The American Journal of Poetry
"Strong Rx Medicine"®


Troy Jollimore

Silence and Residue of Waters



To take seriously the proposition that disappearance is the normal order of things.


Tom and I decided to go to the movies. Tom had a rough time around people because of how his face worked. When he was sad his face registered joy. When he liked someone his face registered fear. But he liked watching movies, where he could see but not be seen. But when we got to what we thought was the right address we found that the movie theater had been replaced by a baseball stadium which had in turn been replaced by a labyrinthine complex of self-storage rental units. And the city itself, the beautiful city that used to surround the movie theater, had been replaced by a military research facility which had in turn been replaced by desert. It was too late to go home, and fortunately there were a few other people there as confused as we were, who let us join their camp and shared their water with us while we considered what to do next.


Silence and residue of waters, radio waves, ungrounded ground.
At the end of the ceremony nothing had been bought, but so much, so much had been sold.


To wake up in the middle of a dream without the dream
ending, to wonder how this could be unless it were someone
else’s dream, or not a dream at all, but rather
a pageant of sorts, a gratuitous gift. Love is theater,
she said, and you thought this was nothing, just a standard
part of the seduction, but later, in the room you borrowed
in which to make love to her, you felt, dimly,
the presence of an audience, and then you noticed
that the actor assigned to play her part
had been switched with another. Fortunately,
the understudy was also very beautiful.


And then the corporation announced that it was about to initiate a new program called Amazon Preemptive Delivery, in which as soon as you mentioned or even thought about a product a drone would be dispatched to deliver it to you, and the charges automatically deducted from your account. Average delivery time would be two and a half minutes, meaning that your bright new purchase would often have arrived before you were even aware that you wanted it.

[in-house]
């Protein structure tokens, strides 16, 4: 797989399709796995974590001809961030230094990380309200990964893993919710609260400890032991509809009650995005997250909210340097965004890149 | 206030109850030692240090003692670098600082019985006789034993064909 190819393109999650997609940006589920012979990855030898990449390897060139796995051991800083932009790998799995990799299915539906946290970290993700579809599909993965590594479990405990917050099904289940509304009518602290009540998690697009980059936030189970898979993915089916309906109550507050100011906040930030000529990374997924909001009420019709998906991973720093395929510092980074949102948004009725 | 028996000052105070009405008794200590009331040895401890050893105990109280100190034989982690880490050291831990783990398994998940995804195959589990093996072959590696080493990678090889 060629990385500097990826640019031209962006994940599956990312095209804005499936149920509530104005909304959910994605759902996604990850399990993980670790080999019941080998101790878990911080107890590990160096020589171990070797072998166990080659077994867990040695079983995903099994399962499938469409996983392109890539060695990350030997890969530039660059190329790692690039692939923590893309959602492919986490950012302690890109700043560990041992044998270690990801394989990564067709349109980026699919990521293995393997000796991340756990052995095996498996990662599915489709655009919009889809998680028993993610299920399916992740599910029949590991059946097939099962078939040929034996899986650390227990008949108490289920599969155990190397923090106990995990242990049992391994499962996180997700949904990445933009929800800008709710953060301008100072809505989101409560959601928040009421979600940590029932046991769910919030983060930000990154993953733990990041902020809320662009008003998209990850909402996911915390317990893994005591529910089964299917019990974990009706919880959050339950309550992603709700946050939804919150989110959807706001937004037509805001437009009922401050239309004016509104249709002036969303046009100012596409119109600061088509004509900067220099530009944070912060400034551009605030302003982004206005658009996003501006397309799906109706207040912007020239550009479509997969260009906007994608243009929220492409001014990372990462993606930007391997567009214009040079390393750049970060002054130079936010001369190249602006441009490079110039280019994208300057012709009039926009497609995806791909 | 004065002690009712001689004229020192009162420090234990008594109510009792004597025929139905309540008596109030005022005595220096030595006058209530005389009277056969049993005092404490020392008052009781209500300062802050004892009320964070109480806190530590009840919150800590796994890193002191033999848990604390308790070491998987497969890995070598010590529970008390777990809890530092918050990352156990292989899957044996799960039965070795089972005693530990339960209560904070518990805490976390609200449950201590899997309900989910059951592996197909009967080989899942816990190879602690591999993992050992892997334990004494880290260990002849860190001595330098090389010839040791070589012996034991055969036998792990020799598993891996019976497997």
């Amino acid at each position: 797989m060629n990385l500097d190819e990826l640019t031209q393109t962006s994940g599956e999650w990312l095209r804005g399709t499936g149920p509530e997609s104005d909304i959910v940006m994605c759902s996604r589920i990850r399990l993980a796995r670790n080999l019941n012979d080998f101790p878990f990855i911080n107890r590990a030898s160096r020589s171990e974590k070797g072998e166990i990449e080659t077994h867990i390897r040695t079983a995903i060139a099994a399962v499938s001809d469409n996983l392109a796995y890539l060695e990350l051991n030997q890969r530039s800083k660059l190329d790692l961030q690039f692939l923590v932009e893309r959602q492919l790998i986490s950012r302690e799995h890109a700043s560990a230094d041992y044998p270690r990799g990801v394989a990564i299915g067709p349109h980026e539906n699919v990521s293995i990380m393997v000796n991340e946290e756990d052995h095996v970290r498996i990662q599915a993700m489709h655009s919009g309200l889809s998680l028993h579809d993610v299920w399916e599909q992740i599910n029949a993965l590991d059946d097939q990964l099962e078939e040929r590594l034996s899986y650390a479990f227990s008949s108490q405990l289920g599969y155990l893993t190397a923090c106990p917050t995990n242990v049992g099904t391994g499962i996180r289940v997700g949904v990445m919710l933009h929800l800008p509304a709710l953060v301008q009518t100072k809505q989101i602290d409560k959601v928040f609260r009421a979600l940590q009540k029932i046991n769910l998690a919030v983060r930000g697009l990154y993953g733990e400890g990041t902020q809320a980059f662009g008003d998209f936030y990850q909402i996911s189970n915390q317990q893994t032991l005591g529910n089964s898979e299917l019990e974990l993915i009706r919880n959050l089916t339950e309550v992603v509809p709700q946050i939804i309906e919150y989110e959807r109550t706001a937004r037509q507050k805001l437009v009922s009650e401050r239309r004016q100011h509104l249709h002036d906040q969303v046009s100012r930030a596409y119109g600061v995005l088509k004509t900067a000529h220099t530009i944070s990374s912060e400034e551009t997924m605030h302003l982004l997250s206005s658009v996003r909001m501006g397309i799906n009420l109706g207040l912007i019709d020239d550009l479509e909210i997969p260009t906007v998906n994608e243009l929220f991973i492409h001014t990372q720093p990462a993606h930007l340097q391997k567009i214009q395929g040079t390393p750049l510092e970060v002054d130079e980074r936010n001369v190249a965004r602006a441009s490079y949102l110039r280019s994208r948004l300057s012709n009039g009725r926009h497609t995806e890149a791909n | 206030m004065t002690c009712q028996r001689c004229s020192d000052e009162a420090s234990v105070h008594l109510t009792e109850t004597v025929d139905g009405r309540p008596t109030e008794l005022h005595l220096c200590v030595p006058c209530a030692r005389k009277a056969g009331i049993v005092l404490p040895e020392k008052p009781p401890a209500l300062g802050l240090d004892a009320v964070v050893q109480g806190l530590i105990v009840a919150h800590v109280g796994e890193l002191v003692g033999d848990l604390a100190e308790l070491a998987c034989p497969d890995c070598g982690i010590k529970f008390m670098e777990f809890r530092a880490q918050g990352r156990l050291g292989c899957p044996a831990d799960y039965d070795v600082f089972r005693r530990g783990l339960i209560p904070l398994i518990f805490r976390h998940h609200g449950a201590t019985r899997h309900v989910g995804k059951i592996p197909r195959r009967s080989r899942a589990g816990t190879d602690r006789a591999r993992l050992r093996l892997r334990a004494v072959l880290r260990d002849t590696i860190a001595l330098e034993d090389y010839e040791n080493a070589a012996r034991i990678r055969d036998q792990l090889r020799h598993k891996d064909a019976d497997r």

The man who made the announcement was wearing an Italian
suit that fit his body the way a field of wildflowers
fits a hillside meadow and would respond to objections
from various members of the assembly
by sighing and saying to the ceiling “There are always,
in every era, those whose primary desire
is to impede the path of progress.”


A thing on a stage is perceived by so many eyes at once
it can practically disappear beneath the weight of all that seeing.


Which explains, perhaps, the dream of being an actor.


No fact of the matter, in our view, as to whether
an attraction existed that brought these two figures into orbit
around each other or some bored divinity
had decided to manipulate the game, the flow
of things, merely self-entertaining with the nearest-
to-hand playthings he could manage to find,
which happened, on this occasion, to be human.
At any rate, their habit was to meet at noon
in the lobby of the Prudential Building. And what
is a building, after all, but a larger, more durable
set of clothes that many people can wear
all at once? And what is a smile, but a way
of speaking without speaking? And what is lovemaking
but a way of saying to one’s surroundings,
I, too, belong among the items that have been placed here?


Silence and residue of waters, radio waves, ungrounded ground.
At the end of the ceremony nothing had changed hands, but our hands had been somehow changed.
It was our own hands themselves that confronted us now, incomprehensible, strange.




TROY JOLLIMORE's most recent collection of poetry, Syllabus of Errors, was chosen by the New York Times as one of the best poetry books of 2015. His previous poetry books are At Lake Scugog (2011) and Tom Thomson in Purgatory, which won the National Book Critics Circle Award in poetry for 2006. He teaches philosophy at California State University, Chico, and is the author of two philosophical works, Love’s Vision and On Loyalty. He has been the recipient of fellowships from the Bread Loaf Writers Conference, the Stanford Humanities Center, and the Guggenheim Foundation.



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